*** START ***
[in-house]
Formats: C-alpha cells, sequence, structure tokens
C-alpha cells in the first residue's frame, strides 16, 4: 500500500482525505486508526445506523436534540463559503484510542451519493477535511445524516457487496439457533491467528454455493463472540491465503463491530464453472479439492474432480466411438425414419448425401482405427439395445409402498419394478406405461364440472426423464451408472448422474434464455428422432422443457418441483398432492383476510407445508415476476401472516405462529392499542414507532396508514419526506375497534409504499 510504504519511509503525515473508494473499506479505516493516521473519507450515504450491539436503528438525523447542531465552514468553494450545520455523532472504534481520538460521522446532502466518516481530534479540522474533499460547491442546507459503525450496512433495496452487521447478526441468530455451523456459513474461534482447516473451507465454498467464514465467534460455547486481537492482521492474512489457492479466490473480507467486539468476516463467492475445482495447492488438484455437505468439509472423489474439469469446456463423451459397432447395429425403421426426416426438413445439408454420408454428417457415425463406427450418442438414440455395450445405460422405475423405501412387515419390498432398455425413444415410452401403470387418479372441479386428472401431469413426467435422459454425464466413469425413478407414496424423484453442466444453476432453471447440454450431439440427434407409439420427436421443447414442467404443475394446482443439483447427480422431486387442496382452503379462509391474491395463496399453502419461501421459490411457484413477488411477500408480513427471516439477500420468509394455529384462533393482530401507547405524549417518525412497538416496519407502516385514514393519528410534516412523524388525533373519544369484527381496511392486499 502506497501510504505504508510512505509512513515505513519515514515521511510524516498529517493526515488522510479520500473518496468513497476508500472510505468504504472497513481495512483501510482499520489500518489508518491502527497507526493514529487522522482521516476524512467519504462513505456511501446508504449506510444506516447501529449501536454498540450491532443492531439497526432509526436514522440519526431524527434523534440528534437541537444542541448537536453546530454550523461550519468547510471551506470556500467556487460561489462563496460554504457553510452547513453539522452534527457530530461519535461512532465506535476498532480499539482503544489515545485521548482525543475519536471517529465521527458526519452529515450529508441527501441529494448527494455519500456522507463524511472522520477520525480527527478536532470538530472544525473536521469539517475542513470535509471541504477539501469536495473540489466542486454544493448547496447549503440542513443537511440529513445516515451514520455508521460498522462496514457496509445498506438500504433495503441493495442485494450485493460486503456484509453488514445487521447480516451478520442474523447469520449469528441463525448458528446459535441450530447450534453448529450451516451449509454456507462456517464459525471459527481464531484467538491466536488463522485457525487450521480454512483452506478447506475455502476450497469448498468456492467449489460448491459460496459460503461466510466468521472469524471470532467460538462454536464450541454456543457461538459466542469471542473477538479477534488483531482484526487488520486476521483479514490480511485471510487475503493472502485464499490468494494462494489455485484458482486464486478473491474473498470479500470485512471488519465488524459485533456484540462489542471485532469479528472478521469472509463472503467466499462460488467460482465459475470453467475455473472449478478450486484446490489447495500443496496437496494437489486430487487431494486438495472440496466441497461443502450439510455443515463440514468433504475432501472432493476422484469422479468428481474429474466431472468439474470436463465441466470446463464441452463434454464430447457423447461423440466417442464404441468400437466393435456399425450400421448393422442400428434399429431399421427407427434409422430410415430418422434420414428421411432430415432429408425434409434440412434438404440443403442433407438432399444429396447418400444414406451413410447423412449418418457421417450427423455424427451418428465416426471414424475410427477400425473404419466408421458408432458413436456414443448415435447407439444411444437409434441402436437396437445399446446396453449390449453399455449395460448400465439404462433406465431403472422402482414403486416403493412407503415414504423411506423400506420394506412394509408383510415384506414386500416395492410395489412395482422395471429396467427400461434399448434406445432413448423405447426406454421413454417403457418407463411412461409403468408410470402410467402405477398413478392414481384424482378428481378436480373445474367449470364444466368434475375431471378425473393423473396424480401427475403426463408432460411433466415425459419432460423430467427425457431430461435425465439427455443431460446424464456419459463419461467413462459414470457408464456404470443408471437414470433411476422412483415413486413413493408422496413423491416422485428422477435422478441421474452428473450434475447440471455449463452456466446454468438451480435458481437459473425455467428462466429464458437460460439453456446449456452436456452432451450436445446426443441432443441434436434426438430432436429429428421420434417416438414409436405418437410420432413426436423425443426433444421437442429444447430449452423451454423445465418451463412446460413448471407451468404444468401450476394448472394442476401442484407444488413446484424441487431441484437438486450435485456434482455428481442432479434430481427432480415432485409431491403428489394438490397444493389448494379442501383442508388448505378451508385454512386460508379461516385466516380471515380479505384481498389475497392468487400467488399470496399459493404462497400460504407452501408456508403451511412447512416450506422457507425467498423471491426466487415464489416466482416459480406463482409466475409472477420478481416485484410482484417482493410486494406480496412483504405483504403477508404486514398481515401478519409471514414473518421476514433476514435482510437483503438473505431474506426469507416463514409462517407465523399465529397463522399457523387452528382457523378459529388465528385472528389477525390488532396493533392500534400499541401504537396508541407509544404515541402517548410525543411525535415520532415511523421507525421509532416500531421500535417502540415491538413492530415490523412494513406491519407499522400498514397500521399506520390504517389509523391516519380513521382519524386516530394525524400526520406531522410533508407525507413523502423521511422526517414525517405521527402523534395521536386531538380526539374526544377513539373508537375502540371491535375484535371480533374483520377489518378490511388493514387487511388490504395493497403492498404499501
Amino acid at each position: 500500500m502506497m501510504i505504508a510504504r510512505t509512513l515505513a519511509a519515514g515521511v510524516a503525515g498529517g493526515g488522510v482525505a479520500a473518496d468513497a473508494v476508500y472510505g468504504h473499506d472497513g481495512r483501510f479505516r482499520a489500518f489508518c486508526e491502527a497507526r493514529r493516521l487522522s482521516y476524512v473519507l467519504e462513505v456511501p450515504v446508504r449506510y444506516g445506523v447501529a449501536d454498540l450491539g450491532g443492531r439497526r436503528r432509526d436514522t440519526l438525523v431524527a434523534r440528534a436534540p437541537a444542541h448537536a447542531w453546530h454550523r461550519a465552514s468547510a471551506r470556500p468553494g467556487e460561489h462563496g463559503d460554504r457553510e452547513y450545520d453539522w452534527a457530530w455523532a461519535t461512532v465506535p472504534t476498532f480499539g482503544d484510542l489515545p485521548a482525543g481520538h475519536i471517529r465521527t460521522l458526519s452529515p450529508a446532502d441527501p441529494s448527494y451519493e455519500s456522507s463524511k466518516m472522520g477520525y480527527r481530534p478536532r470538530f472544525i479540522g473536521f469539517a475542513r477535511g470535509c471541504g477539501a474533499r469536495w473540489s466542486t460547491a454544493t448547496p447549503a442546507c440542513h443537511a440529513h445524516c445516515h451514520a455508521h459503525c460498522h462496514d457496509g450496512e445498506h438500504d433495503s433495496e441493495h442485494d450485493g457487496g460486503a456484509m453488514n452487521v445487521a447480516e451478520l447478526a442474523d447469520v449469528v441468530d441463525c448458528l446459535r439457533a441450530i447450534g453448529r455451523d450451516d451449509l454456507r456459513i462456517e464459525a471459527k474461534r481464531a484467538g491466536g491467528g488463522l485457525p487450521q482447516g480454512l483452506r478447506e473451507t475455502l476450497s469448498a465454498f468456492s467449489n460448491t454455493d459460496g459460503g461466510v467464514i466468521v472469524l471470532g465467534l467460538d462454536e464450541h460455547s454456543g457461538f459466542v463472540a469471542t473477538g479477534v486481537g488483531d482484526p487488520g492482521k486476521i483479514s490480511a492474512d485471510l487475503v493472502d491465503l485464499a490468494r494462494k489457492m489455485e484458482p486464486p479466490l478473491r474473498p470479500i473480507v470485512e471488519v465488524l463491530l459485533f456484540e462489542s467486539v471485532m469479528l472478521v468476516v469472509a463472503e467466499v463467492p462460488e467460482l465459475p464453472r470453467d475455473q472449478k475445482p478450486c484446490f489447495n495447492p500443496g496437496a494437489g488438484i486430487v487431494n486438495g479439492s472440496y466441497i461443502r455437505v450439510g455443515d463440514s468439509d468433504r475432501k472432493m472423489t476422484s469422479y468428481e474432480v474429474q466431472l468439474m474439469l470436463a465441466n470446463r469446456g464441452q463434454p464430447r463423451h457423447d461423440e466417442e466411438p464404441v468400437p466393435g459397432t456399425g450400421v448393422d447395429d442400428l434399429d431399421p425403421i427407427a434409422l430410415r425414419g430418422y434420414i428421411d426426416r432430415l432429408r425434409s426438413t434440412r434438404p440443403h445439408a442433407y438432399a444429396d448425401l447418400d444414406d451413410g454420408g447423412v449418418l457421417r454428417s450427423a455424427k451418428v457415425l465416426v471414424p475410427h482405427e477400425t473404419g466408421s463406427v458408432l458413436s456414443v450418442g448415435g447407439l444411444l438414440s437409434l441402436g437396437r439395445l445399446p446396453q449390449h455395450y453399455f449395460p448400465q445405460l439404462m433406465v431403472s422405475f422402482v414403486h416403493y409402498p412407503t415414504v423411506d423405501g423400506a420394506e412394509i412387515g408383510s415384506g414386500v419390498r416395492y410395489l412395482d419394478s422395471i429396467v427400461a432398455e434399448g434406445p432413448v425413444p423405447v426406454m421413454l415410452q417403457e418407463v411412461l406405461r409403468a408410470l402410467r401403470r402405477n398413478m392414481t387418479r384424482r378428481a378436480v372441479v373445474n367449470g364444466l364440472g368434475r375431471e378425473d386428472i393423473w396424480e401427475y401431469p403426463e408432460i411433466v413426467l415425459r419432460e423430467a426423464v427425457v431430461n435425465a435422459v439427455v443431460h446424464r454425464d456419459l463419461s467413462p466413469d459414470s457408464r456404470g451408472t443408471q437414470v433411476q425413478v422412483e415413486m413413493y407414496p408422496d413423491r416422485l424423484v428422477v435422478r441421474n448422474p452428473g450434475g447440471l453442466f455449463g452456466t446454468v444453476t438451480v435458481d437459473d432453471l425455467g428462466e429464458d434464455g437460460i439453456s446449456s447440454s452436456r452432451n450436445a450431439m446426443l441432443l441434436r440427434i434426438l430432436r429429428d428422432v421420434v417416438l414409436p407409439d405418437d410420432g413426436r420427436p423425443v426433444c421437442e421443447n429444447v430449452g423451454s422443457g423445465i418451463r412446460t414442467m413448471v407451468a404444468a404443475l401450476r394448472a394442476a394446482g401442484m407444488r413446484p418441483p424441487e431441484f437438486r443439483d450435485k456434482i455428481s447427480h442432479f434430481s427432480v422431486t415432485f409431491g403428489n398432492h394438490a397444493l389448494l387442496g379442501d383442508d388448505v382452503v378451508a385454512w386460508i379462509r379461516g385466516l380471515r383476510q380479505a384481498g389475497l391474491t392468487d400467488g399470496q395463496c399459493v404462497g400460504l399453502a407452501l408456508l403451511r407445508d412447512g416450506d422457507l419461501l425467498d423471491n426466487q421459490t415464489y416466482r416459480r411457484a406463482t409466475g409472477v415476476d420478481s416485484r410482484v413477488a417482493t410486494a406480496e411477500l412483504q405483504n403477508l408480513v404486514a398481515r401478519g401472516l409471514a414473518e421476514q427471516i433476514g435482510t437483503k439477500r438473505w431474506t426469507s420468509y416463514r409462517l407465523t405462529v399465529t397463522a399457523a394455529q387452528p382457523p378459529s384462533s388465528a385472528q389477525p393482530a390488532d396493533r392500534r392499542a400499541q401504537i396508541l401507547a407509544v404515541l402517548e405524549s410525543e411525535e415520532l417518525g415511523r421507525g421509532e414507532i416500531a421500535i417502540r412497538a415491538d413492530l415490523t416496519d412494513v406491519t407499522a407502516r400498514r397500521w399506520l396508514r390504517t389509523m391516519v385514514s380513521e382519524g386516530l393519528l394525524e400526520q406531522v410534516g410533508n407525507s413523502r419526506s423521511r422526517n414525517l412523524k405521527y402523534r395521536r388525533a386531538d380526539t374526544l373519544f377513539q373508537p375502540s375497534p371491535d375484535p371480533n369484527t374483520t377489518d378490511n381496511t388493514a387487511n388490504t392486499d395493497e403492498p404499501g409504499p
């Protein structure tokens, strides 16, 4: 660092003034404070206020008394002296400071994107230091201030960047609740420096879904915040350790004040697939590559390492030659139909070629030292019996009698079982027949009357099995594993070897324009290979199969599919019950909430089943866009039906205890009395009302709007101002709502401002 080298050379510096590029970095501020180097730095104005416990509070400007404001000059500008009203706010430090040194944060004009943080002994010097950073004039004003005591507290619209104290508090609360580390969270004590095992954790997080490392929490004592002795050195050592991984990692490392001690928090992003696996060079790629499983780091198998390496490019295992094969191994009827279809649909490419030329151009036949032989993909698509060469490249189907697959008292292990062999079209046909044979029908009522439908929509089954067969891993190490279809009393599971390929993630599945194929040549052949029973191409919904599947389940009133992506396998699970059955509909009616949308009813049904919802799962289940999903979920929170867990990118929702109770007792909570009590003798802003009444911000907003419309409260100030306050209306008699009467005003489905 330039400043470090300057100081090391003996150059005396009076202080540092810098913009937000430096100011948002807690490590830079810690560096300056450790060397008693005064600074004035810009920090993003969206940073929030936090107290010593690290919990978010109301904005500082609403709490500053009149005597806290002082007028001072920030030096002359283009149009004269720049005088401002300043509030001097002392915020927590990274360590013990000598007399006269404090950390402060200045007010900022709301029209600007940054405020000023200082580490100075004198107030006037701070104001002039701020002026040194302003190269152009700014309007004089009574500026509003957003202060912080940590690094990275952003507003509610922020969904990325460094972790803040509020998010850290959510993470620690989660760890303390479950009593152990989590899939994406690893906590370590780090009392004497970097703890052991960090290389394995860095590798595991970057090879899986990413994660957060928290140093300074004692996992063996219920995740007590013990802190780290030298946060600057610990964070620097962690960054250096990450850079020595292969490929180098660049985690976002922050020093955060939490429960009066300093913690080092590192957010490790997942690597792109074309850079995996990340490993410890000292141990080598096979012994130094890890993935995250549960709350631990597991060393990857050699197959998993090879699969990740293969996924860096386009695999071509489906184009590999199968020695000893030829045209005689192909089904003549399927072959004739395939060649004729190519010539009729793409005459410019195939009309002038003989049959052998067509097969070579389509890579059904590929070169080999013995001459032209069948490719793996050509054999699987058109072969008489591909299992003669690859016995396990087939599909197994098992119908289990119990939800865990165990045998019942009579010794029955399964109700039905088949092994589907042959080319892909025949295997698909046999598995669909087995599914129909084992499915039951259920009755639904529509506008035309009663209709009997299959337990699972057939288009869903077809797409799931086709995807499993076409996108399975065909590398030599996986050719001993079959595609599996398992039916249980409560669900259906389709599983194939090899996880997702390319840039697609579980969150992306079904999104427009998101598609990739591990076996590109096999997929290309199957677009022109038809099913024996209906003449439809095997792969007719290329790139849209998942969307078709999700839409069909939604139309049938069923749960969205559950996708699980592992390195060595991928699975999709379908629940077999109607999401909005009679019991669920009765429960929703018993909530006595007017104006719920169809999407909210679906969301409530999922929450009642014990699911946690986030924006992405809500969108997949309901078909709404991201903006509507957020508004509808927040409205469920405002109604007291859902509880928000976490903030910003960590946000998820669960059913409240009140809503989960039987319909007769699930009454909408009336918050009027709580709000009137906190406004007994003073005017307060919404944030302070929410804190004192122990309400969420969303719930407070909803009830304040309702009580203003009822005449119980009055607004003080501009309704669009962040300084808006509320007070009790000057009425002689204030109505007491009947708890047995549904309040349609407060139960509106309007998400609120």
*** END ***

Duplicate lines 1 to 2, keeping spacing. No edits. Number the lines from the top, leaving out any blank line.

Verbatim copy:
[in-house]
Formats: C-alpha cells, sequence, structure tokens